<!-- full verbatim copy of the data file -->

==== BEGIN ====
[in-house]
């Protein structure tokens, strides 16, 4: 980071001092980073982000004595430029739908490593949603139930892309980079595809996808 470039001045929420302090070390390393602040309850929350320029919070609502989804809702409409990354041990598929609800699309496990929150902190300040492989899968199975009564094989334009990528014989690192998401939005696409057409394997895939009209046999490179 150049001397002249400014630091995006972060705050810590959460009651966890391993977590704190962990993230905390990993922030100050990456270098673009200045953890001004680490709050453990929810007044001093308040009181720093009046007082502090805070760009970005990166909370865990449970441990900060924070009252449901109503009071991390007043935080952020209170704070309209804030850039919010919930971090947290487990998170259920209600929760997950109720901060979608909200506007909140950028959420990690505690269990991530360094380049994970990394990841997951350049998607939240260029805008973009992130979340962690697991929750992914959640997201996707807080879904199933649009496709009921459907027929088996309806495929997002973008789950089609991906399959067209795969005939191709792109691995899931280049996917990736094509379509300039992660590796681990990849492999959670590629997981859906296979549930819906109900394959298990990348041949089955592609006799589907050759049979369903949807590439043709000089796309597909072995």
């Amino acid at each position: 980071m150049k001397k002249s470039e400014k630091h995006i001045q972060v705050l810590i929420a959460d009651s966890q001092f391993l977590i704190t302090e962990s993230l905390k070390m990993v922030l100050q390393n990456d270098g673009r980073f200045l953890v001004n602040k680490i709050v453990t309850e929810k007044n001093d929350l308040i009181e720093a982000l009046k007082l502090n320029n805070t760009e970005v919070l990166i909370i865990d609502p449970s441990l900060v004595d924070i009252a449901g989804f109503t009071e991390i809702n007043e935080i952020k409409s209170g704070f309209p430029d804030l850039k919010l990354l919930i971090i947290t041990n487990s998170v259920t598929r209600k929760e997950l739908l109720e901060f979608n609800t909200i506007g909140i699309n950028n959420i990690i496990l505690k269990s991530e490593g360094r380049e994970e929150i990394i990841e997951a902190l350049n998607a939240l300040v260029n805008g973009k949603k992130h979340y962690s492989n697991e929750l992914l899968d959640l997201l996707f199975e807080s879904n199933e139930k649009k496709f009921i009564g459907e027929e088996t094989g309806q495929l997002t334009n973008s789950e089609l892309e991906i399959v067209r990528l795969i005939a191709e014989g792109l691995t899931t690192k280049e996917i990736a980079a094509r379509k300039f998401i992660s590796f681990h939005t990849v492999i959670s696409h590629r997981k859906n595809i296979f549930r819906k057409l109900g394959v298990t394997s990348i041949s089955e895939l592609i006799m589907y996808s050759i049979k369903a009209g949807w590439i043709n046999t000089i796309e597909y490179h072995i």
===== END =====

[in-house]
């Protein structure tokens, strides 16, 4: 980071001092980073982000004595430029739908490593949603139930892309980079595809996808 470039001045929420302090070390390393602040309850929350320029919070609502989804809702409409990354041990598929609800699309496990929150902190300040492989899968199975009564094989334009990528014989690192998401939005696409057409394997895939009209046999490179 150049001397002249400014630091995006972060705050810590959460009651966890391993977590704190962990993230905390990993922030100050990456270098673009200045953890001004680490709050453990929810007044001093308040009181720093009046007082502090805070760009970005990166909370865990449970441990900060924070009252449901109503009071991390007043935080952020209170704070309209804030850039919010919930971090947290487990998170259920209600929760997950109720901060979608909200506007909140950028959420990690505690269990991530360094380049994970990394990841997951350049998607939240260029805008973009992130979340962690697991929750992914959640997201996707807080879904199933649009496709009921459907027929088996309806495929997002973008789950089609991906399959067209795969005939191709792109691995899931280049996917990736094509379509300039992660590796681990990849492999959670590629997981859906296979549930819906109900394959298990990348041949089955592609006799589907050759049979369903949807590439043709000089796309597909072995």
């Amino acid at each position: 980071m150049k001397k002249s470039e400014k630091h995006i001045q972060v705050l810590i929420a959460d009651s966890q001092f391993l977590i704190t302090e962990s993230l905390k070390m990993v922030l100050q390393n990456d270098g673009r980073f200045l953890v001004n602040k680490i709050v453990t309850e929810k007044n001093d929350l308040i009181e720093a982000l009046k007082l502090n320029n805070t760009e970005v919070l990166i909370i865990d609502p449970s441990l900060v004595d924070i009252a449901g989804f109503t009071e991390i809702n007043e935080i952020k409409s209170g704070f309209p430029d804030l850039k919010l990354l919930i971090i947290t041990n487990s998170v259920t598929r209600k929760e997950l739908l109720e901060f979608n609800t909200i506007g909140i699309n950028n959420i990690i496990l505690k269990s991530e490593g360094r380049e994970e929150i990394i990841e997951a902190l350049n998607a939240l300040v260029n805008g973009k949603k992130h979340y962690s492989n697991e929750l992914l899968d959640l997201l996707f199975e807080s879904n199933e139930k649009k496709f009921i009564g459907e027929e088996t094989g309806q495929l997002t334009n973008s789950e089609l892309e991906i399959v067209r990528l795969i005939a191709e014989g792109l691995t899931t690192k280049e996917i990736a980079a094509r379509k300039f998401i992660s590796f681990h939005t990849v492999i959670s696409h590629r997981k859906n595809i296979f549930r819906k057409l109900g394959v298990t394997s990348i041949s089955e895939l592609i006799m589907y996808s050759i049979k369903a009209g949807w590439i043709n046999t000089i796309e597909y490179h072995i």